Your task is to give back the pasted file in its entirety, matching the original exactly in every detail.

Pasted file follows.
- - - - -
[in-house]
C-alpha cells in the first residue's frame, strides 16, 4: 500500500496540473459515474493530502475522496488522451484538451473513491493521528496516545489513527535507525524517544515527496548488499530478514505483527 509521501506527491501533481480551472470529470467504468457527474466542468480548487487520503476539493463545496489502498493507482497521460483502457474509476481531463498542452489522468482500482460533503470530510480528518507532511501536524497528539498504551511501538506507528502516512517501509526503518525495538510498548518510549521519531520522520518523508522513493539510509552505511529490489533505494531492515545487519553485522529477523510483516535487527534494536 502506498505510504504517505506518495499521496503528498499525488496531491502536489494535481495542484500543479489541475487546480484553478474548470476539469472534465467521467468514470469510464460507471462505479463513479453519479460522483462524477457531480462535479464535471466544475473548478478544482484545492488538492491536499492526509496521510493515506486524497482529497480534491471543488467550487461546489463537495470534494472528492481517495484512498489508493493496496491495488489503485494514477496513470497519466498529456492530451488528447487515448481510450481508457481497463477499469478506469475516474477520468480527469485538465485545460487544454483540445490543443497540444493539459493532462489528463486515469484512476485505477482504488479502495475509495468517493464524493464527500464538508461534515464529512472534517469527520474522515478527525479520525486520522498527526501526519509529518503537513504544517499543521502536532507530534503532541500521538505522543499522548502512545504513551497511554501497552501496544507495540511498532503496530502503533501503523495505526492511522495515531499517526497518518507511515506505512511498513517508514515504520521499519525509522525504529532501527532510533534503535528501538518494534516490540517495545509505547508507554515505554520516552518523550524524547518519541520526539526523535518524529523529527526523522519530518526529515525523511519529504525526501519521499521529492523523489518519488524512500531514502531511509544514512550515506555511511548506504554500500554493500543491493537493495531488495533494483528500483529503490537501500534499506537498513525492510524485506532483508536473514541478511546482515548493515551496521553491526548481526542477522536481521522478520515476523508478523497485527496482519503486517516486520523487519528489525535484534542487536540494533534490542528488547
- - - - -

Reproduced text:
[in-house]
C-alpha cells in the first residue's frame, strides 16, 4: 500500500496540473459515474493530502475522496488522451484538451473513491493521528496516545489513527535507525524517544515527496548488499530478514505483527 509521501506527491501533481480551472470529470467504468457527474466542468480548487487520503476539493463545496489502498493507482497521460483502457474509476481531463498542452489522468482500482460533503470530510480528518507532511501536524497528539498504551511501538506507528502516512517501509526503518525495538510498548518510549521519531520522520518523508522513493539510509552505511529490489533505494531492515545487519553485522529477523510483516535487527534494536 502506498505510504504517505506518495499521496503528498499525488496531491502536489494535481495542484500543479489541475487546480484553478474548470476539469472534465467521467468514470469510464460507471462505479463513479453519479460522483462524477457531480462535479464535471466544475473548478478544482484545492488538492491536499492526509496521510493515506486524497482529497480534491471543488467550487461546489463537495470534494472528492481517495484512498489508493493496496491495488489503485494514477496513470497519466498529456492530451488528447487515448481510450481508457481497463477499469478506469475516474477520468480527469485538465485545460487544454483540445490543443497540444493539459493532462489528463486515469484512476485505477482504488479502495475509495468517493464524493464527500464538508461534515464529512472534517469527520474522515478527525479520525486520522498527526501526519509529518503537513504544517499543521502536532507530534503532541500521538505522543499522548502512545504513551497511554501497552501496544507495540511498532503496530502503533501503523495505526492511522495515531499517526497518518507511515506505512511498513517508514515504520521499519525509522525504529532501527532510533534503535528501538518494534516490540517495545509505547508507554515505554520516552518523550524524547518519541520526539526523535518524529523529527526523522519530518526529515525523511519529504525526501519521499521529492523523489518519488524512500531514502531511509544514512550515506555511511548506504554500500554493500543491493537493495531488495533494483528500483529503490537501500534499506537498513525492510524485506532483508536473514541478511546482515548493515551496521553491526548481526542477522536481521522478520515476523508478523497485527496482519503486517516486520523487519528489525535484534542487536540494533534490542528488547